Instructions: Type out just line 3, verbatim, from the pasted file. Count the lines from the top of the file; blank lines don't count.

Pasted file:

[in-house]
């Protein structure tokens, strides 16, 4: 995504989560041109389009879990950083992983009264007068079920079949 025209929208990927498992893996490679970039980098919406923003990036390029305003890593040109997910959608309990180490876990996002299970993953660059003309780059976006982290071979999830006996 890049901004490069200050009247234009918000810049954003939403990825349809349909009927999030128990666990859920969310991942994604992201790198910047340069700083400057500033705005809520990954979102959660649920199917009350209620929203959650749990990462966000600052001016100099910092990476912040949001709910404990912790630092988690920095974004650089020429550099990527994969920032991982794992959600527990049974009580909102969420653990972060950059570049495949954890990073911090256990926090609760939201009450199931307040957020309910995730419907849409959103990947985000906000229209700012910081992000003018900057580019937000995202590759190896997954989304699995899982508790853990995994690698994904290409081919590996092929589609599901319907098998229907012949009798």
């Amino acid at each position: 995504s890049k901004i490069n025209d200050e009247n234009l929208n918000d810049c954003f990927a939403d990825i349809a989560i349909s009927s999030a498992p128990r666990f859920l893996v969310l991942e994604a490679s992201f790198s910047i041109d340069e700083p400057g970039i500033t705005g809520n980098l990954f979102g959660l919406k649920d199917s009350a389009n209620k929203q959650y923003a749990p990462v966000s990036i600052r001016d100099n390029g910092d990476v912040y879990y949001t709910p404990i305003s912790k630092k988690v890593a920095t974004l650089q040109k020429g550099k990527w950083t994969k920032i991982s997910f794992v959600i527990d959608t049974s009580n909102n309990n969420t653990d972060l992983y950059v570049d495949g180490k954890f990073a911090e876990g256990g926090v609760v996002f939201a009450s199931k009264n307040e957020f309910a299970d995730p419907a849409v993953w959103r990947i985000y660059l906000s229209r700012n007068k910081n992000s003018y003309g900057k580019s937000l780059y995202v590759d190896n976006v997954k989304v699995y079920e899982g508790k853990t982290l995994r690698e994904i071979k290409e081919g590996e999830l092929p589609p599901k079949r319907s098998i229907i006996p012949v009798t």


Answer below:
């Amino acid at each position: 995504s890049k901004i490069n025209d200050e009247n234009l929208n918000d810049c954003f990927a939403d990825i349809a989560i349909s009927s999030a498992p128990r666990f859920l893996v969310l991942e994604a490679s992201f790198s910047i041109d340069e700083p400057g970039i500033t705005g809520n980098l990954f979102g959660l919406k649920d199917s009350a389009n209620k929203q959650y923003a749990p990462v966000s990036i600052r001016d100099n390029g910092d990476v912040y879990y949001t709910p404990i305003s912790k630092k988690v890593a920095t974004l650089q040109k020429g550099k990527w950083t994969k920032i991982s997910f794992v959600i527990d959608t049974s009580n909102n309990n969420t653990d972060l992983y950059v570049d495949g180490k954890f990073a911090e876990g256990g926090v609760v996002f939201a009450s199931k009264n307040e957020f309910a299970d995730p419907a849409v993953w959103r990947i985000y660059l906000s229209r700012n007068k910081n992000s003018y003309g900057k580019s937000l780059y995202v590759d190896n976006v997954k989304v699995y079920e899982g508790k853990t982290l995994r690698e994904i071979k290409e081919g590996e999830l092929p589609p599901k079949r319907s098998i229907i006996p012949v009798t």